In this respect, we must be grateful to the honourable Lahore high court Chief Justice Syed Mansoor Ali Shah who took this issue seriously. Subsequently the honourable Chief Justice Yawar Ali (now retired) appointed a commission headed by Dr Pervez Hassan to propose measures to safeguard the vulnerable species of blackbucks keeping in view the precautionary principle. Fortunately, the commission headed by Dr Pervez Hassan, also gave its findings that the population of the vulnerable species is deteriorating and unless or until the Punjab government imposes a ban on hunting it along with taking precautionary measures, the situation is not going to improve. Dr Pervez Hassan also apprised the court that the litigation was absolutely genuine and the need of the hour. He stated that the court must recognize its judicial review powers as the right of life contained in Article 9 of the Constitution includes protection of biological diversity and environment. The honourable Chief Justice was shocked to know that over a period from February 2016 to December 2016, 86 blackbucks were born and 46 had already met a natural death due to a lack of care.

It took a lot of arduous work by Dr Pervez Hassan who, through his dedication and diligence, formulated a report and proposed that the government should increase its spending as well as its capacity for the protection of endangered species. Secondly the commission also proposed that since the blackbuck is in the third schedule of the Punjab Preservation and Protection of Wildlife Act 1972, therefore no hunting permits should be issued. The honourable court later on summoned Director General Wildlife Mr Suhail Ashraf. He also endorsed the commission’s recommendations and thereupon the court directed the Punjab government to implement these recommendations in letter and spirit for the protection of the vulnerable blackbuck.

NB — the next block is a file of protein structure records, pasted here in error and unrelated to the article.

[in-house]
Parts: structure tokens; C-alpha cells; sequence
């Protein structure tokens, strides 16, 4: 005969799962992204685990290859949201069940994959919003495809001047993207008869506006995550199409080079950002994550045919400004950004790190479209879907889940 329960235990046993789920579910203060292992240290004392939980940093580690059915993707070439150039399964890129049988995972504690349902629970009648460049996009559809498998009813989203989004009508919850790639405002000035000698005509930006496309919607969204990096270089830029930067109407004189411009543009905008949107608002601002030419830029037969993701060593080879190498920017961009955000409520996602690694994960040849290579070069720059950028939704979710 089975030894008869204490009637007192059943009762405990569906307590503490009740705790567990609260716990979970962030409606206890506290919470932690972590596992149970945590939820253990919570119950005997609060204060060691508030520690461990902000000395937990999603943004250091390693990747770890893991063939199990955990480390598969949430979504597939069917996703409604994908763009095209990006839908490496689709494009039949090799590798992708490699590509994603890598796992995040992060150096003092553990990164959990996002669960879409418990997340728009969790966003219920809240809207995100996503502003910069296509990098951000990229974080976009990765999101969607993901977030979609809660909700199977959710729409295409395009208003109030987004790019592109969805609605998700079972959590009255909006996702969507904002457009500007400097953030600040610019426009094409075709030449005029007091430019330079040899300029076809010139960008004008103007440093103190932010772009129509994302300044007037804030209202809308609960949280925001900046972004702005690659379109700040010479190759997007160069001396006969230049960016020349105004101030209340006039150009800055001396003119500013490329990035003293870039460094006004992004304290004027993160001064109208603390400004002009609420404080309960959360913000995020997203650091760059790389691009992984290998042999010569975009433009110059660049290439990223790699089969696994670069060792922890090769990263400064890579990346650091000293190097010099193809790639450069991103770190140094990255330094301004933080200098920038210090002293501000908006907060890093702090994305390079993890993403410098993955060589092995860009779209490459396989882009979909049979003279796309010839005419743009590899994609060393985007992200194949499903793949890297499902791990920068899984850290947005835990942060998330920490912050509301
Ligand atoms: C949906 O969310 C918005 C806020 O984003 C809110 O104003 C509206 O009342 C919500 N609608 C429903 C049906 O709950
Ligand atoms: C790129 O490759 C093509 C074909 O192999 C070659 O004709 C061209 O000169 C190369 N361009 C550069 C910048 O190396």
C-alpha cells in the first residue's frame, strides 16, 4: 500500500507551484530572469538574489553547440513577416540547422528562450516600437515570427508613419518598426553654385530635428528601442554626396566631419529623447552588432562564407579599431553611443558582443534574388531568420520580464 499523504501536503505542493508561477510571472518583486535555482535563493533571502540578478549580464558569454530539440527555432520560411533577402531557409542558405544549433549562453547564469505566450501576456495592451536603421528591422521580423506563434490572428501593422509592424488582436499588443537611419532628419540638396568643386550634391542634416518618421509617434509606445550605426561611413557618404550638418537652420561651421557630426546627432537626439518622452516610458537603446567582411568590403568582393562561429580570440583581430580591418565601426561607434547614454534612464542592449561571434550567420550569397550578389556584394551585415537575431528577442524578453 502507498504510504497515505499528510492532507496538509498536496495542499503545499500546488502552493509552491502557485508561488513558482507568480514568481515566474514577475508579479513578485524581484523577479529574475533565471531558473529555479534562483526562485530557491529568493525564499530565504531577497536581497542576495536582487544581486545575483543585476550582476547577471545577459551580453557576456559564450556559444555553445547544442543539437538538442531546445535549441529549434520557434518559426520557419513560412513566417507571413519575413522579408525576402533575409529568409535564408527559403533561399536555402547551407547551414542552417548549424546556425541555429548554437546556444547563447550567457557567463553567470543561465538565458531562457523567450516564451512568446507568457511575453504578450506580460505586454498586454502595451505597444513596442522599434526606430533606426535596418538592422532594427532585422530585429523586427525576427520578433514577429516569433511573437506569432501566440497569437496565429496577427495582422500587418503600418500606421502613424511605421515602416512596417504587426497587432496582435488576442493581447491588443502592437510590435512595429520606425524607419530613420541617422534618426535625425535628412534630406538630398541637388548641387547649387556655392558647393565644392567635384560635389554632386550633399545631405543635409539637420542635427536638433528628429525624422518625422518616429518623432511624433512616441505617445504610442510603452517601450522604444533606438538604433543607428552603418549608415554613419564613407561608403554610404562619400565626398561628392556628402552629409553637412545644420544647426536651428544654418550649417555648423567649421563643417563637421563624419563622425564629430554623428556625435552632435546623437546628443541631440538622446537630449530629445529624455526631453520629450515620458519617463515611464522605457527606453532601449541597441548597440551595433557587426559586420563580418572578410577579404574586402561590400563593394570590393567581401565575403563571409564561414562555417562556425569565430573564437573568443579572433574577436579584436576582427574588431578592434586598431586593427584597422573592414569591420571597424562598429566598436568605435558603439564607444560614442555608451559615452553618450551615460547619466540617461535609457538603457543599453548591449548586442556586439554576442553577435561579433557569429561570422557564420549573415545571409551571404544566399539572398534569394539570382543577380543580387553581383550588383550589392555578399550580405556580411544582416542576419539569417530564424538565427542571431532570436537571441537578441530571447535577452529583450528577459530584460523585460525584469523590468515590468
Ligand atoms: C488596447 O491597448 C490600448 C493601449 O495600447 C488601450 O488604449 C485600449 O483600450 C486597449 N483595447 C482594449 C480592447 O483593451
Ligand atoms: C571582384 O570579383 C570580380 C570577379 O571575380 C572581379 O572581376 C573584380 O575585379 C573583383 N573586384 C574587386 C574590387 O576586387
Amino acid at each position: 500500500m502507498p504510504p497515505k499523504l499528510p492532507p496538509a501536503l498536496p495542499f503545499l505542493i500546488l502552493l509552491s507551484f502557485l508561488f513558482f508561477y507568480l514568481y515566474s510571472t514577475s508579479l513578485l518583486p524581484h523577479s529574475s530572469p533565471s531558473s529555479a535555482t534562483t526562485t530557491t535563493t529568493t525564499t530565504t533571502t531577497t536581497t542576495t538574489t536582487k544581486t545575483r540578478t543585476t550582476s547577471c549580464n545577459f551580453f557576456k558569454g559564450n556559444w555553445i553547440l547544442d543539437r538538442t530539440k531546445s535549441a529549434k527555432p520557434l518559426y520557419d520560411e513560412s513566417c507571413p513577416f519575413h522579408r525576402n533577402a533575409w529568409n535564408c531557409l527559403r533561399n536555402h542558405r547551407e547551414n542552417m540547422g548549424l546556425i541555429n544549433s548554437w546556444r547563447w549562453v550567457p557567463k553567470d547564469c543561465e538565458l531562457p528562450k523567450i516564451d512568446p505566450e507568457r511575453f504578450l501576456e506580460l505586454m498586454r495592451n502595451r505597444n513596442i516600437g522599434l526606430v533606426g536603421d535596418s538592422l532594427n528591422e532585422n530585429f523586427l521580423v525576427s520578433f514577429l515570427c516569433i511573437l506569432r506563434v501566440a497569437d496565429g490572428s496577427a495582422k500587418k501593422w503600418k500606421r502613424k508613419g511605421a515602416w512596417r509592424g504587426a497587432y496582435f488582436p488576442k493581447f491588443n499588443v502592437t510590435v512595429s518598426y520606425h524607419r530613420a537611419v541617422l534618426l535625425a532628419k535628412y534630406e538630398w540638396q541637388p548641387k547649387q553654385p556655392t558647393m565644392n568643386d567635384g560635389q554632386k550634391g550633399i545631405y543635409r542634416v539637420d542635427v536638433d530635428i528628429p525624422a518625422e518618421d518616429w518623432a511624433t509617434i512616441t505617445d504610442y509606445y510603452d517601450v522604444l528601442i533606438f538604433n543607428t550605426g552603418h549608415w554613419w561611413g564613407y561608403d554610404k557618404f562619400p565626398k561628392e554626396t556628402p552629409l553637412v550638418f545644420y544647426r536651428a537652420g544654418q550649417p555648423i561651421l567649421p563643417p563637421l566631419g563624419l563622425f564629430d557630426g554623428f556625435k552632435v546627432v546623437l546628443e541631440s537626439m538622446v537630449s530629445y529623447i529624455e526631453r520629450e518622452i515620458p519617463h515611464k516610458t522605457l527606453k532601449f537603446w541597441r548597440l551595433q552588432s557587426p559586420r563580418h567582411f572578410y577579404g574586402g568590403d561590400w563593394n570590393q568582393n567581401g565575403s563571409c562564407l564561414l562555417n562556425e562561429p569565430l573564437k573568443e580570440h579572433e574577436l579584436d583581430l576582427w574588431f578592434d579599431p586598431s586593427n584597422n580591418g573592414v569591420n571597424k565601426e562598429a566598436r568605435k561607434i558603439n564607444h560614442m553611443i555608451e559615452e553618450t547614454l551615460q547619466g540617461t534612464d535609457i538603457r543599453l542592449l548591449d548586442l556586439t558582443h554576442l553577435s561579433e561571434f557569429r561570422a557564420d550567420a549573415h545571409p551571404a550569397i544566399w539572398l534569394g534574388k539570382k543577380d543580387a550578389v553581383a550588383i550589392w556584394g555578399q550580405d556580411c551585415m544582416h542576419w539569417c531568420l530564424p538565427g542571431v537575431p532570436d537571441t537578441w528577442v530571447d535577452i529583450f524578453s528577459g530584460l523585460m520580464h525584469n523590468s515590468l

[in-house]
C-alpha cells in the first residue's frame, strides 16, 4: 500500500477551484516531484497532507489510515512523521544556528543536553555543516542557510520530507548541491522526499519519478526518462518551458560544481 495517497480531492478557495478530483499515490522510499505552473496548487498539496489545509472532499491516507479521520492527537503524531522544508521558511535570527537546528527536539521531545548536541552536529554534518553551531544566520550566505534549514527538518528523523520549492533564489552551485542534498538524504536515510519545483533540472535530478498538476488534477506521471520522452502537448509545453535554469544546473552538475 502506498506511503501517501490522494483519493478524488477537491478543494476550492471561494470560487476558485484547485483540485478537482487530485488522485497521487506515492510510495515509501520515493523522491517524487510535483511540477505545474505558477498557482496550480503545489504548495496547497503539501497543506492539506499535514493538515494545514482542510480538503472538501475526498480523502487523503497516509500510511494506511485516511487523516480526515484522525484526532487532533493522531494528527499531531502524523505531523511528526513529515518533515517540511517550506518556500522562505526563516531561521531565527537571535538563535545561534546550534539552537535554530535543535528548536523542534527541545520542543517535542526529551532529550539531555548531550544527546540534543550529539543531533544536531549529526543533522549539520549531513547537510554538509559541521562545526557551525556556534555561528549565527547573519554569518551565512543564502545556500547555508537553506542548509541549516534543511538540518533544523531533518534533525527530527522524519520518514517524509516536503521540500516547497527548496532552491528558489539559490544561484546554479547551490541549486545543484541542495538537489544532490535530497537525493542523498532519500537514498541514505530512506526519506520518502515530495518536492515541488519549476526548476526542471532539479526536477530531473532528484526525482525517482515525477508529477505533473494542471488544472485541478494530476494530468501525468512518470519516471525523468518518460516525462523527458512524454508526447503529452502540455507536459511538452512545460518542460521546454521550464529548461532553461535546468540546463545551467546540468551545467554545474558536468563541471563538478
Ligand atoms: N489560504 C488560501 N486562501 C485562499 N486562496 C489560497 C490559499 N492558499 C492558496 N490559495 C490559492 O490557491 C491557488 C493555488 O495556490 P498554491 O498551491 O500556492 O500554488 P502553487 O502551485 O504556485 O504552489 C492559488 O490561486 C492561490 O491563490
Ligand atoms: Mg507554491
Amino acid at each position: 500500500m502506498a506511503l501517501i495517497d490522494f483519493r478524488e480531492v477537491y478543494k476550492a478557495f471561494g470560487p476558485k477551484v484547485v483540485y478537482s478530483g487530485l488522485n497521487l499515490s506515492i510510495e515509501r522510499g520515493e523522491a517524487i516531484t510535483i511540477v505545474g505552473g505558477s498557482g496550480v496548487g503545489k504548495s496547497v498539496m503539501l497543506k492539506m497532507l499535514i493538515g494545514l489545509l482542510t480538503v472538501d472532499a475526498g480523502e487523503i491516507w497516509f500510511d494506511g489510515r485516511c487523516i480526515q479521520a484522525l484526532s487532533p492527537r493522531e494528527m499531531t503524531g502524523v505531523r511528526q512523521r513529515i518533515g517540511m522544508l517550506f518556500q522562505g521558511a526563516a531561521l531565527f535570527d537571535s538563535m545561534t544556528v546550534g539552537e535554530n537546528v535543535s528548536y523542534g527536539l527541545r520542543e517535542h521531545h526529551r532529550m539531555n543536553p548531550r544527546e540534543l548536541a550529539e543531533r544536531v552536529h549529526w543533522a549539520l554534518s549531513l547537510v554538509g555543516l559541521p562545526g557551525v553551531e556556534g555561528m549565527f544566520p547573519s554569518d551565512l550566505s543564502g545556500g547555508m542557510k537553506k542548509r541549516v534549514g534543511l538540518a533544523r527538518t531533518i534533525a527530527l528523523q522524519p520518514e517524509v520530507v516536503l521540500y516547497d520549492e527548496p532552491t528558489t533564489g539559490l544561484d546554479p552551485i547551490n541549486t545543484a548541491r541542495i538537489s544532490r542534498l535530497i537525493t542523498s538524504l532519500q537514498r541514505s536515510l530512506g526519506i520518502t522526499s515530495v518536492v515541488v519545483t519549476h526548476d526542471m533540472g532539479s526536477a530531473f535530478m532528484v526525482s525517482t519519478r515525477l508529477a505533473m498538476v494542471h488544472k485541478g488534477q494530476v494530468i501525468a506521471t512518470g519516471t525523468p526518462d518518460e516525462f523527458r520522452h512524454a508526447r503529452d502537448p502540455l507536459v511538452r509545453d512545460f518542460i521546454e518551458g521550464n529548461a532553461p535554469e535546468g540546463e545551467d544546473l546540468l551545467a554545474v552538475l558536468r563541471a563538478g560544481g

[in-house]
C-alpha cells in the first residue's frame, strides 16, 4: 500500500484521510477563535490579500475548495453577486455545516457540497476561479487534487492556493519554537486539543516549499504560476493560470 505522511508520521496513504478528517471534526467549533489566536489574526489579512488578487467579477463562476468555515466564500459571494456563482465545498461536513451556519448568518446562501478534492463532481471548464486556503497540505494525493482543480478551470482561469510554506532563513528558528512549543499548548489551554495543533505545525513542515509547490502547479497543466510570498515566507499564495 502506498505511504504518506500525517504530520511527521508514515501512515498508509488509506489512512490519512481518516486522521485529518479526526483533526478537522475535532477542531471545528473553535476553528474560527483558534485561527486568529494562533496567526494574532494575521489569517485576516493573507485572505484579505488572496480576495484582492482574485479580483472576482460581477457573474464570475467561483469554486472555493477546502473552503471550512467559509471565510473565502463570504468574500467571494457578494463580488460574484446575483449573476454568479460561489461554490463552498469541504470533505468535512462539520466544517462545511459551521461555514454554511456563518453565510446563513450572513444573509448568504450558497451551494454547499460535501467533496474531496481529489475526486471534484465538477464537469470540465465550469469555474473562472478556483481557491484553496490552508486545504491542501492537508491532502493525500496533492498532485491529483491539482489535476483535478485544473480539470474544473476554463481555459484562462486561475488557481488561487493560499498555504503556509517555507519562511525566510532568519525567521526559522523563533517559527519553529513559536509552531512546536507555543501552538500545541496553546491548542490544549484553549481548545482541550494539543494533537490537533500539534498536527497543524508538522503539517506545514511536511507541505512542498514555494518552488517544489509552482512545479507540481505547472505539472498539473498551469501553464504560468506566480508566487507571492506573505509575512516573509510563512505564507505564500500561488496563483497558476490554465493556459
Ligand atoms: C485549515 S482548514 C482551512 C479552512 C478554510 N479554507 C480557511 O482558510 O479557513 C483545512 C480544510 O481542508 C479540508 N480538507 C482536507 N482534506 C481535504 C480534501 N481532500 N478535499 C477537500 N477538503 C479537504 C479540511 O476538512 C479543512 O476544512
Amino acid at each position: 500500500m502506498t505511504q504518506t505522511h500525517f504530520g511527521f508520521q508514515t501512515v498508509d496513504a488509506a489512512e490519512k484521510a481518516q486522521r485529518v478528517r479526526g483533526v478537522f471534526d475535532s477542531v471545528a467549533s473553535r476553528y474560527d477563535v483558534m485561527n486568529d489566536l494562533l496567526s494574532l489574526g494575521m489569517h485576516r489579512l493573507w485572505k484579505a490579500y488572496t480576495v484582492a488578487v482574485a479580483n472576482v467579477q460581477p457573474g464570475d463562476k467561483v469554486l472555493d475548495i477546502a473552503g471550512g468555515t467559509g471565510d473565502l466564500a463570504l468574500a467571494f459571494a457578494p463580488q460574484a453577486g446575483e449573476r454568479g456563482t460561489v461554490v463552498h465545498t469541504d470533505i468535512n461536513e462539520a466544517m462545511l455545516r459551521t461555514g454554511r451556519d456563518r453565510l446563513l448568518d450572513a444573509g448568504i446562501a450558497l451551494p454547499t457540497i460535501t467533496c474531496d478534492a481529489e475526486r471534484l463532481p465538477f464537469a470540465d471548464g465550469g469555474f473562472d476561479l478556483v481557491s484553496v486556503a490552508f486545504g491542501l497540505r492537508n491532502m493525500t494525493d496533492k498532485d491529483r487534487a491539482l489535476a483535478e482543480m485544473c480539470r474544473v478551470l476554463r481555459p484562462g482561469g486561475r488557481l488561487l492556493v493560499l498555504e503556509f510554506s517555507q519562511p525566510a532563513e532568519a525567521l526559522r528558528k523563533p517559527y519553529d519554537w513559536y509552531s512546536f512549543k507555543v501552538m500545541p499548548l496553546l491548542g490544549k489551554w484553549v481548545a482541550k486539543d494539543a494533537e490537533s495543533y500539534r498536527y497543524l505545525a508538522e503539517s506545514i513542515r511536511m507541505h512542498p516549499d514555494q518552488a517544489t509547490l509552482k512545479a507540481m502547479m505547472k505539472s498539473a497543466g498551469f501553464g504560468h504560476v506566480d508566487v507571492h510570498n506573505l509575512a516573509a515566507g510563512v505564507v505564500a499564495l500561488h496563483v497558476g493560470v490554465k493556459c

In developing countries it is very unfortunate that people lack awareness on animal rights and this is also one of the reasons that animals are being subjected to torture and burdensome load. This is tantamount to inflicting cruelty. Hence the education institutions should play a pivotal role in enlightening the youth about animal rights. The Holy Quran contains many examples and directives about how Muslims should treat animals. The Quran teaches us that animals form communities, just as humans do: “There is not an animal that lives on the earth, nor a being that flies on its wings, but they form communities like you. Nothing have we omitted from the Book, and they all shall be gathered to their Lord in the end” (Quran 6:38)

Similarly, the Holy Prophet ({BUH) exhorted Muslims to show kindness and compassion towards animals and birds. He repeatedly forbade cruelty towards animals, for instance in the following hadith:

Whoever is merciful even to a sparrow, Allah will be merciful to him on the Day of Judgment.”

The government and civil society should focus on animal welfare in educational institutes. They must inform functionaries including the police about animal rights, encourage media exposure and appoint animal health inspectors. Additionally they must celebrate International Animal Rights Day, World Animal Day and World Wildlife Day to create awareness.


The writer is an animal rights activist, constitutional lawyer and a teacher. He can be contacted at [email protected]